Since the Afghan New Year on 21 March, AAN has two new of its own papers out, both by German scholars – Lutz Rzehak on Pashtunwali and Citha D. Maass on Afghanistan’s war economy turning into a drug economy again. And thirdly, there is a new study by AAN Advisory Board member Ann Wilkens (published by FOI Stockholm) on suicide bombers in Pakistan and Afghanistan.
Lutz Rzehak’s paper ‘Doing Pashto: Pashtunwali as the ideal of honourable behaviour and tribal life among the Pashtuns’ renders Pashtun academics’ perspectives on their own ethnic self-portrait which they believe distinguishes themselves from other ethnic groups in the ciuntry: their tribal spirit, a sophisticated code of honour, moral and ethical rules of behaviour, the demand for martial bravery, reasonable actions and consultation, a system of customary legal norms and not least, faith in Islam – an ideal that has been transmitted orally for centuries.
But it should not be confused with how it looks and is practiced today. The society of Afghanistan, including Pashtun society, was subject to fundamental change in almost every respect during the last three decades of war. The author argues that, as a result, today the ideals of Pashtunwali compete with other value systems which gained influence during that time. But, he adss, it seems to be clear that the transformation of its formal and organisational aspects (principles of decision making, role of elders, art of warfare, inner coherence of tribal units and others) is more obvious than changes within the system of values.
Date of publication: 21 March 2011.
This report and its executive summary can be accessed here.
Citha D. Maass’ research paper ‘Afghanistan‘s Drug Career: Evolution from a War Economy to a Drug Economy’ is study done for the Berlin-based think tank SWP in 2010, now translated for AAN and SWP by David Barnes which presents this research to a worldwide audience. It looks into the beginnings and the evolution of drug production in Afghanistan during decades-long war, with its starting point – for the commercial production of drugs – in the anti-Soviet jihad, launched in 1979, which the Afghan mujahedin led with the support of the United States and other Western and Arab states. From what the author calls a ‘drugs for weapon pipeline’, this developed into a full-scale war economy.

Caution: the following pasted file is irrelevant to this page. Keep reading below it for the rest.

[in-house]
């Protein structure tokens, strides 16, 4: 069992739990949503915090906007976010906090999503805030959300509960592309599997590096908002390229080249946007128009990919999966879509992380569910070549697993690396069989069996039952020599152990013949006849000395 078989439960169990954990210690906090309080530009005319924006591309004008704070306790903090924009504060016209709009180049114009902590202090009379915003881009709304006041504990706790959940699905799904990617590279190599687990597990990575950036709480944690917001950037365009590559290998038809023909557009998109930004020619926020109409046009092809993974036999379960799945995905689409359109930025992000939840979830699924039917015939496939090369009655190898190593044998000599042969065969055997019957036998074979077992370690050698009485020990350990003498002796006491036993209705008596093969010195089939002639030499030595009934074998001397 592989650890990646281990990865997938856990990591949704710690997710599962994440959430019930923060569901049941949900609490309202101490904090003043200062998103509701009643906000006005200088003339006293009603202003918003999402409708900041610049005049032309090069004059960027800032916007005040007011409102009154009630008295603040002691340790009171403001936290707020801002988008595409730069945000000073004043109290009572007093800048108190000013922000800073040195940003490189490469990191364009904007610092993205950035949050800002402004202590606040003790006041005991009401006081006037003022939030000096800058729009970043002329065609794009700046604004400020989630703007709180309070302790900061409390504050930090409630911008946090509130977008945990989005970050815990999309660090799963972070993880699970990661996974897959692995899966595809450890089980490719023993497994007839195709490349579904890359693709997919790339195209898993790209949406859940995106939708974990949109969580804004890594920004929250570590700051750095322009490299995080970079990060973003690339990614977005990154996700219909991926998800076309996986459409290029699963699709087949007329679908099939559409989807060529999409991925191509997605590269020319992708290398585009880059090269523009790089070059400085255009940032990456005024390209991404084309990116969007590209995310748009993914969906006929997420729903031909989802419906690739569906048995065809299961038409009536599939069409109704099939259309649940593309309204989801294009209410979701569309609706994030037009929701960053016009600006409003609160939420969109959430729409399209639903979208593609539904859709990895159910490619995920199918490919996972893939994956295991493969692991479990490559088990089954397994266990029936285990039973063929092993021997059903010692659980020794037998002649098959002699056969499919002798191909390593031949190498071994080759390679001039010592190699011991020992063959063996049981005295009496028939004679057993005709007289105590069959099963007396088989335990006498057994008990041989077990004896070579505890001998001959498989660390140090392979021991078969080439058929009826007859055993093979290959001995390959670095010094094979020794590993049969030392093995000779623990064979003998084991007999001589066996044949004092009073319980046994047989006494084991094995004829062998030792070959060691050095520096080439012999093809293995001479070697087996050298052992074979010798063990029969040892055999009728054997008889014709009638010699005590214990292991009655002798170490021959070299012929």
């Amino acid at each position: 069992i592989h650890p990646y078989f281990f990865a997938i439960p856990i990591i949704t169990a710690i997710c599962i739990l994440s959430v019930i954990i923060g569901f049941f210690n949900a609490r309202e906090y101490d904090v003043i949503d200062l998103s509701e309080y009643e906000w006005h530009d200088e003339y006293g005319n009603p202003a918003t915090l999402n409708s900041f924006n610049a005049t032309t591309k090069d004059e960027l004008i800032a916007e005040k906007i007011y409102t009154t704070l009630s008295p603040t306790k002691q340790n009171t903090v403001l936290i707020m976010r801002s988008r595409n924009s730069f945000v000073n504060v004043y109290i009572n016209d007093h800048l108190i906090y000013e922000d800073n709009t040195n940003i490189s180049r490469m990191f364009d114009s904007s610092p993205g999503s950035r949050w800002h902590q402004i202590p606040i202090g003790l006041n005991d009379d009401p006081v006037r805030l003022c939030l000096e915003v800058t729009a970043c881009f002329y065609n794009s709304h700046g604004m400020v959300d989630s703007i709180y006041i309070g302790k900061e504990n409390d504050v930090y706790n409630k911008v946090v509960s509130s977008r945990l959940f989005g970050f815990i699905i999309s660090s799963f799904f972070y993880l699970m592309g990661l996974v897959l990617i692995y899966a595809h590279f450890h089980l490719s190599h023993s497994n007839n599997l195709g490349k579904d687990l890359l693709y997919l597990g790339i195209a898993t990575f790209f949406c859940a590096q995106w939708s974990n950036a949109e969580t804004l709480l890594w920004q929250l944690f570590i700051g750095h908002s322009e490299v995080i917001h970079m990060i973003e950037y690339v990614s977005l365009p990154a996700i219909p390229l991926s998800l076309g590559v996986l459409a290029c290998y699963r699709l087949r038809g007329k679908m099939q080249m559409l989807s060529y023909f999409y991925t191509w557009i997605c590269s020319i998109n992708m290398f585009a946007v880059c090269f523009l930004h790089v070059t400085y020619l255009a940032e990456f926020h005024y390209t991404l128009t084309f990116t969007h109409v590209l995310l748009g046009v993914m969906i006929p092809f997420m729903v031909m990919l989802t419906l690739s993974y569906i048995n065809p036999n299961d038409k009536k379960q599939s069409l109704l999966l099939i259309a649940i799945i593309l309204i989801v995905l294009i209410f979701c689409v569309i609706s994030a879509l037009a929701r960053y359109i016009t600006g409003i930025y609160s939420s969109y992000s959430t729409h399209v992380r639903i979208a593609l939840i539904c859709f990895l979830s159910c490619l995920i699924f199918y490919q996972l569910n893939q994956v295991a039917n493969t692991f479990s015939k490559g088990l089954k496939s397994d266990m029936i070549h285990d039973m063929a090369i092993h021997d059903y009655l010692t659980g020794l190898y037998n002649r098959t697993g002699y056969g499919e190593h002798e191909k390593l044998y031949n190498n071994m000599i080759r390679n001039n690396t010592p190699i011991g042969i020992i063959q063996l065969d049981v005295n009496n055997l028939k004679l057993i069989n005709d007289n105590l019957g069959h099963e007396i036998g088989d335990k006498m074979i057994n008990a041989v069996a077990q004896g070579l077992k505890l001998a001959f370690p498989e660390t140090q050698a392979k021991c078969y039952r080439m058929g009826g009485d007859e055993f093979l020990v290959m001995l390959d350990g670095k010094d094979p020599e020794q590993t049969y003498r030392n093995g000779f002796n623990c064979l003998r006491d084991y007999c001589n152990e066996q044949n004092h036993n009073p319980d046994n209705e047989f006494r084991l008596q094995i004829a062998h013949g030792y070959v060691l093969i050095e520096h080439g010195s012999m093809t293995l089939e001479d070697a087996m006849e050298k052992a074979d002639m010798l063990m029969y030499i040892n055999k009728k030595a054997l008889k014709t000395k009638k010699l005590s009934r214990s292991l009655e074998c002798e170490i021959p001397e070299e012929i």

After the fall of the Taleban regime in 2001, the US rehabilitated the former mujahedin leaders who – as the Taleban regime had done – funded themselves to a large extent by trafficking drugs and turned into ‘war entrepreneurs’. From 2002 onwards, President Hamed Karzai co-opted them into the new political system. As a result, a new drugs economy consolidated, beginning in 2005, as the new regulative system in post-war Afghanistan, a ‘criminalised peace’, as the author argues. This ‘criminalised peace’ can be characterised as follows: An alliance of interests that links the weak Karzai government with the co-opted former warlords; the weak state institutions them with provide power, sinecure and profits. The illicit economy, based on a drugs economy, dominates the rudimentary licit economic sector.
This looms badly for a stable Afghanistan: It limits President Karzai’s room for manoeuvre to carry out urgently needed drastic reform. Realistically, Citha D. Maass concludes, it will take 20 to 30 years to weaken the drugs industry and to establish a stable peace order.
Date of publication: 21 March 2011.
This report can be accessed in full here.
Ann Wilkens, member of AAN’s Advisory Board, has published the paper ‘Suicide Bombers and Society: A Study on Suicide Bombers in Afghanistan and Pakistan’ at the Swedish Defence Analysis Institute (FOI).
Here the abstract:
During the last decade, suicide attacks have emerged as an almost daily phenomenon in Afghanistan and Pakistan. Compared to previous waves of suicide bombings in the Middle East, the attacks in this area present slightly different characteristics, situating them closer to the martyrdom ideology developed by the Iranian regime during the war against Iraq in the 1980s. Suicide bombers tend to be very young, a number of them educated in religious schools, madrassas.
This study suggests that the rapid development towards a growing number of suicide attacks, which, in spite of the indiscriminate killings of innocent victims linked to them, have been largely accepted as an instrument of asymmetrical warfare, could have been facilitated by some features in the surrounding societies. The concept of ’inversion’ is used to characterize these phenomena, which turn basic values upside down. Judicial practices which punish the victim rather than the perpetrator, as in many rape cases, serve as an example.
In both Afghanistan and Pakistan, the backdrop to the emergence of suicide bombings consists of multiple and persistent crises in the security, political and economic areas, which have stretched the social fabric close to breaking points. The sectors identified as crucially needing reform, if the descent into lawlessness is to be turned around, are education, gender relations and the judiciary.
At the same time it is concluded that the scope for successful Western interventions has been reduced, as various conflicts involving the Muslim world have been left unsolved.
Published in Stockholm, 2011.
The report can be found here.